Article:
November is American Diabetes Month, an opportunity to learn more about this condition that impacts nearly 30 million Americans and understand what you can do to prevent it. According to the American Diabetes Association, approximately 86 million Americans are at risk of developing type 2 diabetes, sometimes known as adult-onset diabetes. This common chronic condition is characterized by high blood glucose levels caused by either a lack of insulin in the body or an inability to use insulin properly. However, there are some steps you can take to prevent risk factors from becoming a diagnosis.
First, it is important to understand if you are at risk of developing type 2 diabetes. Here are some risk factors to consider:
- Excess weight, including being overweight or obese
- Family history of diabetes, specifically a parent, brother or sister
- Inactivity or lack of exercise
- Unhealthy diet
- Previous or existing medical conditions, including gestational diabetes, high blood pressure, high cholesterol, polycystic ovarian syndrome or cardiovascular disease
If you think you may be at risk, there are a number of steps you can take to help prevent diabetes from developing:
- Reduce excess weight: Excess weight is the leading cause of type 2 diabetes, increasing risk by at least seven times. By losing 7 to 10 percent of your current weight, you can cut your risk in half.
- Increase activity: Regular exercise can help you lose excess weight and lower high blood pressure, another key risk factor for diabetes. The most impact comes from including both aerobic exercise and strength or resistance training in your routine.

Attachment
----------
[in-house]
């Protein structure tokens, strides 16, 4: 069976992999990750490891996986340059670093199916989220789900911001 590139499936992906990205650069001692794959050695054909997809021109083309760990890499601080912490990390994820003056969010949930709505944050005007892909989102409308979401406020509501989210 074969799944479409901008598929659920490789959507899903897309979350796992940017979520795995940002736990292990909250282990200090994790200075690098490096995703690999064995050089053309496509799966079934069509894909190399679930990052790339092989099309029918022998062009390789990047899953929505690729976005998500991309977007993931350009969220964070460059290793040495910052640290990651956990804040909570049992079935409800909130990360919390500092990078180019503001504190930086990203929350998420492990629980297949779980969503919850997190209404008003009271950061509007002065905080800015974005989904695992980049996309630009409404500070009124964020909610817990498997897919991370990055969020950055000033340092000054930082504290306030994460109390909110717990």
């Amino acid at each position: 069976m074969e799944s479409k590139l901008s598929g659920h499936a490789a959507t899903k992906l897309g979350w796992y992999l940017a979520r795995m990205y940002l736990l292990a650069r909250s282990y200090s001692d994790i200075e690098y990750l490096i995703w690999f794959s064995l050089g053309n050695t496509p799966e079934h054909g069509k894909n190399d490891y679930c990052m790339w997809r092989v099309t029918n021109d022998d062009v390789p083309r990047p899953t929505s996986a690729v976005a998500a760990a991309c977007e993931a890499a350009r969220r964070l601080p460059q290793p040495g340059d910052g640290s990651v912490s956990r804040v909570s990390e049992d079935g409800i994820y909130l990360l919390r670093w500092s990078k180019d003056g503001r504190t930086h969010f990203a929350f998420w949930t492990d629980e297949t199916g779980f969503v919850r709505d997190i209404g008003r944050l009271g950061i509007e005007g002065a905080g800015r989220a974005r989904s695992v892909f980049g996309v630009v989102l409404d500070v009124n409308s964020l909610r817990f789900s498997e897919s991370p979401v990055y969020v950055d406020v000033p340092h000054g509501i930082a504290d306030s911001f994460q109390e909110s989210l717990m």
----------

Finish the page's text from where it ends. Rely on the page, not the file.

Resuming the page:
- Eat a healthy diet: Avoid junk food, including processed foods and soda, and focus on more nutritious options instead. Additionally, by incorporating fiber and whole grains into your diet, you can reduce your risk for both diabetes and heart disease. The nutrients provided by these and other healthy foods can also help promote weight loss.
- Quit smoking: In addition to other health conditions linked with smoking, people who smoke increase their risk of diabetes by more than 50 percent, and this likelihood increases for heavy smokers.
It is possible to prevent diabetes by taking some simple steps to improve your overall health. If you think you might be at risk, talk to your doctor about what you can do now to avoid developing this common chronic condition.
For Health Advocate Members
If you’re a Health Advocate member, call your Personal Health Advocate for help scheduling time with your doctor to discuss any potential diabetes risk factors and a plan to address them. If you have access to Wellness Coaching, your coach can help you incorporate exercise and healthy diet changes into your daily routine to help reduce your risk of developing diabetes. Additionally, Health Advocate’s Tobacco Cessation program can provide one-on-one support to help you quit smoking, along with other resources tailored to your needs.
Other Helpful Resources
To learn more, please visit any of the websites below that provide additional information about preventing diabetes: